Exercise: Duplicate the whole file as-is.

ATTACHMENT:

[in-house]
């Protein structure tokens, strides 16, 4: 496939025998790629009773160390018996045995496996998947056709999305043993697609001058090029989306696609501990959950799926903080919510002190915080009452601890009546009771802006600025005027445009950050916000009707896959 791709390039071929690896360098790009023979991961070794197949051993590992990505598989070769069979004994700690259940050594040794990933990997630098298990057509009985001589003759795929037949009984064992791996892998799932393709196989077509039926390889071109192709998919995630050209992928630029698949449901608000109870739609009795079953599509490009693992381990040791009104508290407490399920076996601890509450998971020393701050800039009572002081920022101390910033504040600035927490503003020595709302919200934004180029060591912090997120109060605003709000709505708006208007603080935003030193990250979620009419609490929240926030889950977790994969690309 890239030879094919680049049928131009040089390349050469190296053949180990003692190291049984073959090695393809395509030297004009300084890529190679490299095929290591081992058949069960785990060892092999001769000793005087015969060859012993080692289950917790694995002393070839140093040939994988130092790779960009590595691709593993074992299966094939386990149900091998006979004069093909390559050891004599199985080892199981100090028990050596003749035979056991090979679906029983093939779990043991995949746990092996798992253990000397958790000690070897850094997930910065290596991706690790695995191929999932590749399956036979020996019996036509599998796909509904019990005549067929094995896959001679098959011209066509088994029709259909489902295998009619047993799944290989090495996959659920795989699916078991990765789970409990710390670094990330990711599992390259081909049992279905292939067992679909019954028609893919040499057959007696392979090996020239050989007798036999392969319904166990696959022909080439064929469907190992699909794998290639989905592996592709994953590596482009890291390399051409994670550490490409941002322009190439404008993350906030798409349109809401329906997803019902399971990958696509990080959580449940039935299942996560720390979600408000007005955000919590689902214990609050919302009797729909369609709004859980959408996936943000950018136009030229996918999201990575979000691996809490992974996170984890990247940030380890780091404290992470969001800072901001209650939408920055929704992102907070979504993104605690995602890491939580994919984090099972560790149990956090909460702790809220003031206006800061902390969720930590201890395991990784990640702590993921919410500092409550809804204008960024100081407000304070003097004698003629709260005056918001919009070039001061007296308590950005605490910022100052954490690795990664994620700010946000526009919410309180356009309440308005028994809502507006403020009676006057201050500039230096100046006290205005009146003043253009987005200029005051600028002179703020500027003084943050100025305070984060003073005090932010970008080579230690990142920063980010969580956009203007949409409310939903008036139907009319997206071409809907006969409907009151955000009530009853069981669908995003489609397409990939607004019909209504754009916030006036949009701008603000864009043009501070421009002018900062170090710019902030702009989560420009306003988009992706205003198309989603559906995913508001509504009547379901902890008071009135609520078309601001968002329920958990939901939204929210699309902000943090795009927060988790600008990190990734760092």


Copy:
[in-house]
């Protein structure tokens, strides 16, 4: 496939025998790629009773160390018996045995496996998947056709999305043993697609001058090029989306696609501990959950799926903080919510002190915080009452601890009546009771802006600025005027445009950050916000009707896959 791709390039071929690896360098790009023979991961070794197949051993590992990505598989070769069979004994700690259940050594040794990933990997630098298990057509009985001589003759795929037949009984064992791996892998799932393709196989077509039926390889071109192709998919995630050209992928630029698949449901608000109870739609009795079953599509490009693992381990040791009104508290407490399920076996601890509450998971020393701050800039009572002081920022101390910033504040600035927490503003020595709302919200934004180029060591912090997120109060605003709000709505708006208007603080935003030193990250979620009419609490929240926030889950977790994969690309 890239030879094919680049049928131009040089390349050469190296053949180990003692190291049984073959090695393809395509030297004009300084890529190679490299095929290591081992058949069960785990060892092999001769000793005087015969060859012993080692289950917790694995002393070839140093040939994988130092790779960009590595691709593993074992299966094939386990149900091998006979004069093909390559050891004599199985080892199981100090028990050596003749035979056991090979679906029983093939779990043991995949746990092996798992253990000397958790000690070897850094997930910065290596991706690790695995191929999932590749399956036979020996019996036509599998796909509904019990005549067929094995896959001679098959011209066509088994029709259909489902295998009619047993799944290989090495996959659920795989699916078991990765789970409990710390670094990330990711599992390259081909049992279905292939067992679909019954028609893919040499057959007696392979090996020239050989007798036999392969319904166990696959022909080439064929469907190992699909794998290639989905592996592709994953590596482009890291390399051409994670550490490409941002322009190439404008993350906030798409349109809401329906997803019902399971990958696509990080959580449940039935299942996560720390979600408000007005955000919590689902214990609050919302009797729909369609709004859980959408996936943000950018136009030229996918999201990575979000691996809490992974996170984890990247940030380890780091404290992470969001800072901001209650939408920055929704992102907070979504993104605690995602890491939580994919984090099972560790149990956090909460702790809220003031206006800061902390969720930590201890395991990784990640702590993921919410500092409550809804204008960024100081407000304070003097004698003629709260005056918001919009070039001061007296308590950005605490910022100052954490690795990664994620700010946000526009919410309180356009309440308005028994809502507006403020009676006057201050500039230096100046006290205005009146003043253009987005200029005051600028002179703020500027003084943050100025305070984060003073005090932010970008080579230690990142920063980010969580956009203007949409409310939903008036139907009319997206071409809907006969409907009151955000009530009853069981669908995003489609397409990939607004019909209504754009916030006036949009701008603000864009043009501070421009002018900062170090710019902030702009989560420009306003988009992706205003198309989603559906995913508001509504009547379901902890008071009135609520078309601001968002329920958990939901939204929210699309902000943090795009927060988790600008990190990734760092």